Parole ban put on COAG agenda

Tightening parole will be high on the agenda at a meeting of the prime minister and premiers. (AAP)

Prime Minister Malcolm Turnbull and the state and territory leaders will discuss parole reform after the terrorist incident in Melbourne.

Malcolm Turnbull will ask the states to ban parole for violent offenders and those with any link to terrorism when he meets with premiers on Friday.

Yacqub Khayre was on parole when he shot dead a clerk and took a woman hostage in a Melbourne apartment block on Monday night, before being killed in a shootout with police.

Khayre had served jail time over a violent burglary in 2012 and had been on parole for arson since November.

He spent 16 months on remand before being acquitted of the 2009 Holsworthy army barracks terror plot in Sydney.

The prime minister, who will convene the Council of Australian Governments in Hobart on Friday, said the issue of parole was a high priority.

"There have been too many cases of people on parole committing violent offences of this kind," he told reporters in Canberra on Tuesday.

He questioned why Khayre was released, given his extensive criminal history and links with terror.

It was something he raised twice with the Victorian premier following the siege.

"How was this man on parole? He had a long record of violence," Mr Turnbull said.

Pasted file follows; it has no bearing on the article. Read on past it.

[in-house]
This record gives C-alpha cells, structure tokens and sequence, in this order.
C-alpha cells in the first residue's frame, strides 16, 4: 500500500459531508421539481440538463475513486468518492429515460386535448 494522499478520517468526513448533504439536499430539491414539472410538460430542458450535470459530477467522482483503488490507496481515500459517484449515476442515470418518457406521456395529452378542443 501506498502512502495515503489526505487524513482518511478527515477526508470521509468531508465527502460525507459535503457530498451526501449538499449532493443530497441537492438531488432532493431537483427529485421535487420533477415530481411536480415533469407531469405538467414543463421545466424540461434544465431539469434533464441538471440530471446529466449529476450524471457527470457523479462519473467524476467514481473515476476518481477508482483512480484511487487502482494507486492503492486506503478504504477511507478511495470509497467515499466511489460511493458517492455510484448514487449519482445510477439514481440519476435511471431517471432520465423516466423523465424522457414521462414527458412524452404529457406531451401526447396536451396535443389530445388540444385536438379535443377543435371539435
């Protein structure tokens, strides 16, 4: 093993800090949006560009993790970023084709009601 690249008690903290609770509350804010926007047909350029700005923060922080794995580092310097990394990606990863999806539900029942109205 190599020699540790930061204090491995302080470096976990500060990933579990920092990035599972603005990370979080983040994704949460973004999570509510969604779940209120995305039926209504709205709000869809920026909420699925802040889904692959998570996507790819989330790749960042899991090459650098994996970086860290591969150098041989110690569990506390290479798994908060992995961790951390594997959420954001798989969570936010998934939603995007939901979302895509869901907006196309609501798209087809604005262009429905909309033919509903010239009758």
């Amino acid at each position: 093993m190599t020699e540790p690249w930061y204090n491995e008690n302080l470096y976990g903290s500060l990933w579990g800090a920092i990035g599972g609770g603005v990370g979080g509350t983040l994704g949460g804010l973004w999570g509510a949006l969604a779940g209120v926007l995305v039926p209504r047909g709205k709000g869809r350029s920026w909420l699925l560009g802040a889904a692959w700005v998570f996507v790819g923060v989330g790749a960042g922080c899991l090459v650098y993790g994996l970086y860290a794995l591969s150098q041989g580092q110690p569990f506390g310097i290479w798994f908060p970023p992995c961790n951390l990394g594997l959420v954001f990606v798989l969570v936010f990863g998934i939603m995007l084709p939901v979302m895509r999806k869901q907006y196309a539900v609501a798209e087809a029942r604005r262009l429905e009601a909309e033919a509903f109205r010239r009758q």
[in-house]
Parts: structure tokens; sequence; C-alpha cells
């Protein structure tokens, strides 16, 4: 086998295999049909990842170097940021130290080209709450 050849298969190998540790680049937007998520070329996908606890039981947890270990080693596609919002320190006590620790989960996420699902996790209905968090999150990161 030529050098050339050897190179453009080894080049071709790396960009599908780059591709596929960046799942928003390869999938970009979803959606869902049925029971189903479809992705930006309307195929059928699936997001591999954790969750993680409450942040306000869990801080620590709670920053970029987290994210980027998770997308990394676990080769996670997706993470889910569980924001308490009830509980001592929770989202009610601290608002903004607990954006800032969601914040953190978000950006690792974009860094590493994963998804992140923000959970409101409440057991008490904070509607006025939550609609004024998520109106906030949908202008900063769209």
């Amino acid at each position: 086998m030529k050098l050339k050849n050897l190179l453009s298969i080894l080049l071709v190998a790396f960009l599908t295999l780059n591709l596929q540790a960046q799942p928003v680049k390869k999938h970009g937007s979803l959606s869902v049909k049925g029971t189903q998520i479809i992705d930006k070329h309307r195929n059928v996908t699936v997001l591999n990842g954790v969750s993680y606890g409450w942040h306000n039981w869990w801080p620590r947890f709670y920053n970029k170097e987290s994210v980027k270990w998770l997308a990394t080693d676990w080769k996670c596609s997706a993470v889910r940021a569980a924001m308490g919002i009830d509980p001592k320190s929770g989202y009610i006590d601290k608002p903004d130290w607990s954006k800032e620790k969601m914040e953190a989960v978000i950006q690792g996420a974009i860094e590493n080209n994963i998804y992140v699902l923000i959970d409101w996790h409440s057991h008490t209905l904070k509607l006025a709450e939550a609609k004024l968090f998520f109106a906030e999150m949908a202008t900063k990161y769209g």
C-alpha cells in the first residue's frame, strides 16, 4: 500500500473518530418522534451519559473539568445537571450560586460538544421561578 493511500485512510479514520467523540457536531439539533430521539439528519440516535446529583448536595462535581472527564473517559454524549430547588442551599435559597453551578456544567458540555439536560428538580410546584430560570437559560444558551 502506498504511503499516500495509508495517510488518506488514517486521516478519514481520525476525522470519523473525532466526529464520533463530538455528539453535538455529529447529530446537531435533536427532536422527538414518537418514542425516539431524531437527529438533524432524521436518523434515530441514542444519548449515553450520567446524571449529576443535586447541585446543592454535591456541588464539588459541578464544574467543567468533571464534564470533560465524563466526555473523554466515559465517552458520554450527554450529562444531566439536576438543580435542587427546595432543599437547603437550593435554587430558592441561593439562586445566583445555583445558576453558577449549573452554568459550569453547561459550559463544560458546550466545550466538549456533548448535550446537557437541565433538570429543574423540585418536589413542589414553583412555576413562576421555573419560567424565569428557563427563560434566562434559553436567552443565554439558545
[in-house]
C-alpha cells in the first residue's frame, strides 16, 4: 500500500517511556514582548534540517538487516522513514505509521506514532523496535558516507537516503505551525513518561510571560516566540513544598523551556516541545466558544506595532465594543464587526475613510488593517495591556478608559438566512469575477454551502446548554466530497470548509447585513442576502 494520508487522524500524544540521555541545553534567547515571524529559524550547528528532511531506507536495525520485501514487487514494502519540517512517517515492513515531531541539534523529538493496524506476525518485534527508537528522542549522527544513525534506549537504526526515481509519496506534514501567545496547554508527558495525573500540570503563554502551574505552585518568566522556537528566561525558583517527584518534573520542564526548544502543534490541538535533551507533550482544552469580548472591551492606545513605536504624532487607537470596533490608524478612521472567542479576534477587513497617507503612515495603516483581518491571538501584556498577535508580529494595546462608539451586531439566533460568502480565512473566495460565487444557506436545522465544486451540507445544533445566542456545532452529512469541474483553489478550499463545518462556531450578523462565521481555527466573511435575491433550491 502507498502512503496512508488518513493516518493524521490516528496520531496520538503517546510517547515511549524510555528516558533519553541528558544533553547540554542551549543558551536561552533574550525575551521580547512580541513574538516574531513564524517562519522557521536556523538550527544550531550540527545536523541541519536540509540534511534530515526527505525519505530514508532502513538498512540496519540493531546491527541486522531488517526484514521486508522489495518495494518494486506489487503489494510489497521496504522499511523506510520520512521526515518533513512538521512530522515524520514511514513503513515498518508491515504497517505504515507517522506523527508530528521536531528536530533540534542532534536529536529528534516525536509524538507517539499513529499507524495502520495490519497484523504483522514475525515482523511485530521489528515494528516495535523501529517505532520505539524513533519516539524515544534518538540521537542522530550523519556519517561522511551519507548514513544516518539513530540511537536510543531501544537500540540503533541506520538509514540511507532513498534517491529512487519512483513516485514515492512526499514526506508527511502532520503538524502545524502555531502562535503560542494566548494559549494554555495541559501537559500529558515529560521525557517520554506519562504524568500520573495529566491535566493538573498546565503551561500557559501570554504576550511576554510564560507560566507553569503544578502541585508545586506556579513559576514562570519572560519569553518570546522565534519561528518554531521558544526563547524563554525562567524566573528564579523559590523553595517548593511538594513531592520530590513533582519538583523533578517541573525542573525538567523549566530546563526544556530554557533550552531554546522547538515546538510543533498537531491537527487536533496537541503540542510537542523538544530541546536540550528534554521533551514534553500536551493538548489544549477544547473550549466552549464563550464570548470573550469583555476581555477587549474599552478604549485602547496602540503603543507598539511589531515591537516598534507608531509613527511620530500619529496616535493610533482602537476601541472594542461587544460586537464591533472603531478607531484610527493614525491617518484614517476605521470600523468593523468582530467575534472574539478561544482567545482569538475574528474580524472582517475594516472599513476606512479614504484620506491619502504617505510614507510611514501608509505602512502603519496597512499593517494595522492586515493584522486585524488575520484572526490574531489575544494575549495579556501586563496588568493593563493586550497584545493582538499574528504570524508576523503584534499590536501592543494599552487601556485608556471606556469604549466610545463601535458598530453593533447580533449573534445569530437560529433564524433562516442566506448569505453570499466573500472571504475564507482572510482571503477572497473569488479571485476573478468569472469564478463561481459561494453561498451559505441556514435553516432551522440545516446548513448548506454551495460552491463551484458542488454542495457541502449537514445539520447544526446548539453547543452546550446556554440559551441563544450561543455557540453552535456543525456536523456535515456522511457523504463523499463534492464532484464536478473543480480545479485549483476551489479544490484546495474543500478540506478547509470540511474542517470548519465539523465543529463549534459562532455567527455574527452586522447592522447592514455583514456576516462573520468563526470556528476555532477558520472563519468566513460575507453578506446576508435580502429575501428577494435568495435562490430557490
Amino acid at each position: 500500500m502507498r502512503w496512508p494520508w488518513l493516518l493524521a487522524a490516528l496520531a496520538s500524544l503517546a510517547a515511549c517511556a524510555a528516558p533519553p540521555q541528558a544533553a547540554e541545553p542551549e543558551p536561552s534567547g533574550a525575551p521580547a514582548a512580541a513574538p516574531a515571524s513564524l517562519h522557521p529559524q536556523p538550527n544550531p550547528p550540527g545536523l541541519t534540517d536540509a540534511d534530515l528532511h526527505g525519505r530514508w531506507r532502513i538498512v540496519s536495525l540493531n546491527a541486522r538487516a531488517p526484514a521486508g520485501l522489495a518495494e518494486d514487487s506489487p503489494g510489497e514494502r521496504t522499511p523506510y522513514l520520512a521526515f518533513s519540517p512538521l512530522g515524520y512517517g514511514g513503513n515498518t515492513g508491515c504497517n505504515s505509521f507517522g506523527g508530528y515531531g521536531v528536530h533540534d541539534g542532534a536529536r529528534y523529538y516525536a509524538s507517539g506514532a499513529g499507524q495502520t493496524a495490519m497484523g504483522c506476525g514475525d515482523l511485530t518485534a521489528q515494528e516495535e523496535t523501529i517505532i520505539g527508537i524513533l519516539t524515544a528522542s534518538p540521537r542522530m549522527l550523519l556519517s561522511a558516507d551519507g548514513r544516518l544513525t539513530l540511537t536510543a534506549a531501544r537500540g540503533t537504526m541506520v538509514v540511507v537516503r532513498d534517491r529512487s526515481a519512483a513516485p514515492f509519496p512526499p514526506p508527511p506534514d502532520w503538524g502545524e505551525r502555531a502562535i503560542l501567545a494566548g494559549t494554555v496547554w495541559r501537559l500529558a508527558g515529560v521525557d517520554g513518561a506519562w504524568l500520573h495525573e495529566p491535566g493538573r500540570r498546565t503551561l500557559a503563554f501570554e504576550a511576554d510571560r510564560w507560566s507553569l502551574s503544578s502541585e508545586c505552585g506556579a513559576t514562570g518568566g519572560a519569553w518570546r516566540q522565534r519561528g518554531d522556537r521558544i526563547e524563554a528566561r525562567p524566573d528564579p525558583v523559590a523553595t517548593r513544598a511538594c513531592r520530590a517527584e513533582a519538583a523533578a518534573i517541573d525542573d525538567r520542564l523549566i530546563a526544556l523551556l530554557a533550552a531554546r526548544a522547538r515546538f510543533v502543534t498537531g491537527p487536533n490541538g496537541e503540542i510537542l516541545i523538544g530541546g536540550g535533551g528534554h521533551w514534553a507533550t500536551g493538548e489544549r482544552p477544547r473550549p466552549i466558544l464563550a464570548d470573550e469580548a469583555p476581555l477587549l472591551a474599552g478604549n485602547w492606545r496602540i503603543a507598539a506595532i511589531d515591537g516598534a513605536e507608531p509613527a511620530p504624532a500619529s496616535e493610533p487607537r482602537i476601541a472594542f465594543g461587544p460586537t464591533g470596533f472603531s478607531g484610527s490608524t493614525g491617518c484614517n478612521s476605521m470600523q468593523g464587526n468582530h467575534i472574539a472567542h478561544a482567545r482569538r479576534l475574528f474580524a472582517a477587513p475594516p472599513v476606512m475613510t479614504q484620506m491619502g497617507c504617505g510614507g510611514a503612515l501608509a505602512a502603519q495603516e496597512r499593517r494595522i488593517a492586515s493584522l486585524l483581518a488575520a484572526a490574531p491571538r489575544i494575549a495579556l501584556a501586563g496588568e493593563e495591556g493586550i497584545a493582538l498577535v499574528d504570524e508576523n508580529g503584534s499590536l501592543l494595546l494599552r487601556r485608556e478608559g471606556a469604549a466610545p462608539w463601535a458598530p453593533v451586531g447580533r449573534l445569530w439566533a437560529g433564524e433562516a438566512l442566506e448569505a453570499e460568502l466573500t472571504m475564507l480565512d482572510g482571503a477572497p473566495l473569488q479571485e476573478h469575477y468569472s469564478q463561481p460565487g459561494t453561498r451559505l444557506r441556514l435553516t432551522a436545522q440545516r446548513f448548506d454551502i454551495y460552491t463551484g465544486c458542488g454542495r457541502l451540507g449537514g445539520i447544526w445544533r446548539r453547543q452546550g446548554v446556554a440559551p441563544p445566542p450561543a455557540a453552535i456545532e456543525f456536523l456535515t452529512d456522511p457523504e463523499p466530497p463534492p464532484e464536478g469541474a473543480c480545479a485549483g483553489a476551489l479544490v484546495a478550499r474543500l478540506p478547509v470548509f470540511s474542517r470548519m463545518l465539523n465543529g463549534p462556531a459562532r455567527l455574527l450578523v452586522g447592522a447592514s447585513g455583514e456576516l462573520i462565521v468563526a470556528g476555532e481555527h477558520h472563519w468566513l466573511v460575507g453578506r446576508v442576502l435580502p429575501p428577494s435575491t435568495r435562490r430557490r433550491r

Attorney-General George Brandis said it was now clear Khayre should not have been released.

While he had not been convicted or jailed for a terrorism offence, his link to terror activities - albeit years ago - should have been taken into account.

"There should be a presumption against parole for someone who has in the past had some involvement into terrorism-related activities," he told Sky News on Tuesday night.

The commonwealth will be asking the states to sign onto nationally-consistent laws, like it did with the post-sentence detention of terrorism offenders.

Senator Brandis noted that ASIO had about 400 active investigations, plus others who had previously come to their attention.

Khayre was not one of those being monitored at the time.

"It's a resource-based judgment," he said.

Opposition Leader Bill Shorten said it was baffling that the man was on parole.

"If we know the person is a criminal, what are they doing out on the streets?" Mr Shorten told reporters in Brisbane.

Victorian Premier Daniel Andrews said the gunman had not only been eligible for parole and received it, but had complied with all its terms and conditions, including drug testing and a curfew.

"We'll look at that very closely, of course, and if there are any changes in any element of this act - which we're considering as an act of terror - then we stand ready to make them," Mr Andrews said of changes to parole.

Parole in Victoria was overhauled after the 2012 murder of Jill Meagher, leading to a drop in parolees committing serious crimes from 60 in 2013/14 to 13 in 2015/16.

A study by the NSW Bureau of Crime Statistics published in 2014 found seven per cent of violent offenders on parole committed a further violence offence, and the likelihood of reoffending significantly dropped where the quality and intensity of supervision is improved.

Source AAP

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